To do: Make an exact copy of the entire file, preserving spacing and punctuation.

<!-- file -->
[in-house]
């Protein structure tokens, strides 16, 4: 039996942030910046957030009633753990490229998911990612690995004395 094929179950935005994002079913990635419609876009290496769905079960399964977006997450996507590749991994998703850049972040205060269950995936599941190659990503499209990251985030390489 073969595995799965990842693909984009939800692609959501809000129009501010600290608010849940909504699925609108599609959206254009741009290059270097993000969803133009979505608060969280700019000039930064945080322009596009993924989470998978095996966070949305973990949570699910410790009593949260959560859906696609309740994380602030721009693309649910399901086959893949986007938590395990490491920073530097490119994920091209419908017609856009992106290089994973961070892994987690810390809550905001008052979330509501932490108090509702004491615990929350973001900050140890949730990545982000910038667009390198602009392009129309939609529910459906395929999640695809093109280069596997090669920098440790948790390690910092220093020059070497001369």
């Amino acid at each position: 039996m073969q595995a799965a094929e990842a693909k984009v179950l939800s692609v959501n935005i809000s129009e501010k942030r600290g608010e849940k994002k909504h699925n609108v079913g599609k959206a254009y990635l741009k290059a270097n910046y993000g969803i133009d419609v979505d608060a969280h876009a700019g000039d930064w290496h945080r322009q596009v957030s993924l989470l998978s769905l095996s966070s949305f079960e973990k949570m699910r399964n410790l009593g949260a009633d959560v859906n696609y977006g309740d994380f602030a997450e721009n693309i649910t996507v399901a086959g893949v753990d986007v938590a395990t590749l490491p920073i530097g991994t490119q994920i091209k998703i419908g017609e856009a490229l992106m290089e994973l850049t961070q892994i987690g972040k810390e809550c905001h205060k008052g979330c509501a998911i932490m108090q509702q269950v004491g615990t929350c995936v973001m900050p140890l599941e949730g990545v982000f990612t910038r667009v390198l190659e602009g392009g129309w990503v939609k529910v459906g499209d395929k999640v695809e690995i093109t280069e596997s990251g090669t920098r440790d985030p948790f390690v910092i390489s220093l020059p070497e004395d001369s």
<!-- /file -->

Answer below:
[in-house]
């Protein structure tokens, strides 16, 4: 039996942030910046957030009633753990490229998911990612690995004395 094929179950935005994002079913990635419609876009290496769905079960399964977006997450996507590749991994998703850049972040205060269950995936599941190659990503499209990251985030390489 073969595995799965990842693909984009939800692609959501809000129009501010600290608010849940909504699925609108599609959206254009741009290059270097993000969803133009979505608060969280700019000039930064945080322009596009993924989470998978095996966070949305973990949570699910410790009593949260959560859906696609309740994380602030721009693309649910399901086959893949986007938590395990490491920073530097490119994920091209419908017609856009992106290089994973961070892994987690810390809550905001008052979330509501932490108090509702004491615990929350973001900050140890949730990545982000910038667009390198602009392009129309939609529910459906395929999640695809093109280069596997090669920098440790948790390690910092220093020059070497001369």
């Amino acid at each position: 039996m073969q595995a799965a094929e990842a693909k984009v179950l939800s692609v959501n935005i809000s129009e501010k942030r600290g608010e849940k994002k909504h699925n609108v079913g599609k959206a254009y990635l741009k290059a270097n910046y993000g969803i133009d419609v979505d608060a969280h876009a700019g000039d930064w290496h945080r322009q596009v957030s993924l989470l998978s769905l095996s966070s949305f079960e973990k949570m699910r399964n410790l009593g949260a009633d959560v859906n696609y977006g309740d994380f602030a997450e721009n693309i649910t996507v399901a086959g893949v753990d986007v938590a395990t590749l490491p920073i530097g991994t490119q994920i091209k998703i419908g017609e856009a490229l992106m290089e994973l850049t961070q892994i987690g972040k810390e809550c905001h205060k008052g979330c509501a998911i932490m108090q509702q269950v004491g615990t929350c995936v973001m900050p140890l599941e949730g990545v982000f990612t910038r667009v390198l190659e602009g392009g129309w990503v939609k529910v459906g499209d395929k999640v695809e690995i093109t280069e596997s990251g090669t920098r440790d985030p948790f390690v910092i390489s220093l020059p070497e004395d001369s």